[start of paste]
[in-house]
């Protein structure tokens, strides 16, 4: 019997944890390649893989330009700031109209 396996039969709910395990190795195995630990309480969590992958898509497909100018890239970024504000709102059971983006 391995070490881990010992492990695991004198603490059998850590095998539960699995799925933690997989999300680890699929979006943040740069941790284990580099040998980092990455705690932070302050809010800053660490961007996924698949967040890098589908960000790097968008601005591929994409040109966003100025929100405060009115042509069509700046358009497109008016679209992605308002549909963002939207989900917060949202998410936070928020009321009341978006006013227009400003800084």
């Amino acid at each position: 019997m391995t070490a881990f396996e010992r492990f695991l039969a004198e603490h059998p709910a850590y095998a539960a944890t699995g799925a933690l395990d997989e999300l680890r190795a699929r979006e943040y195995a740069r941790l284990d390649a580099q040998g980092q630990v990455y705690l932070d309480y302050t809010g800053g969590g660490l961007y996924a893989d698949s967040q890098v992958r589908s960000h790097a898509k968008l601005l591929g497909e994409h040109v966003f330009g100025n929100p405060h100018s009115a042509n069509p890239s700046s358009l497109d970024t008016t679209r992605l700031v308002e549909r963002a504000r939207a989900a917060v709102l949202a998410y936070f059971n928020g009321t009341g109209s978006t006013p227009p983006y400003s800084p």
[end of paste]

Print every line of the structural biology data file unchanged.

[in-house]
């Protein structure tokens, strides 16, 4: 019997944890390649893989330009700031109209 396996039969709910395990190795195995630990309480969590992958898509497909100018890239970024504000709102059971983006 391995070490881990010992492990695991004198603490059998850590095998539960699995799925933690997989999300680890699929979006943040740069941790284990580099040998980092990455705690932070302050809010800053660490961007996924698949967040890098589908960000790097968008601005591929994409040109966003100025929100405060009115042509069509700046358009497109008016679209992605308002549909963002939207989900917060949202998410936070928020009321009341978006006013227009400003800084």
């Amino acid at each position: 019997m391995t070490a881990f396996e010992r492990f695991l039969a004198e603490h059998p709910a850590y095998a539960a944890t699995g799925a933690l395990d997989e999300l680890r190795a699929r979006e943040y195995a740069r941790l284990d390649a580099q040998g980092q630990v990455y705690l932070d309480y302050t809010g800053g969590g660490l961007y996924a893989d698949s967040q890098v992958r589908s960000h790097a898509k968008l601005l591929g497909e994409h040109v966003f330009g100025n929100p405060h100018s009115a042509n069509p890239s700046s358009l497109d970024t008016t679209r992605l700031v308002e549909r963002a504000r939207a989900a917060v709102l949202a998410y936070f059971n928020g009321t009341g109209s978006t006013p227009p983006y400003s800084p």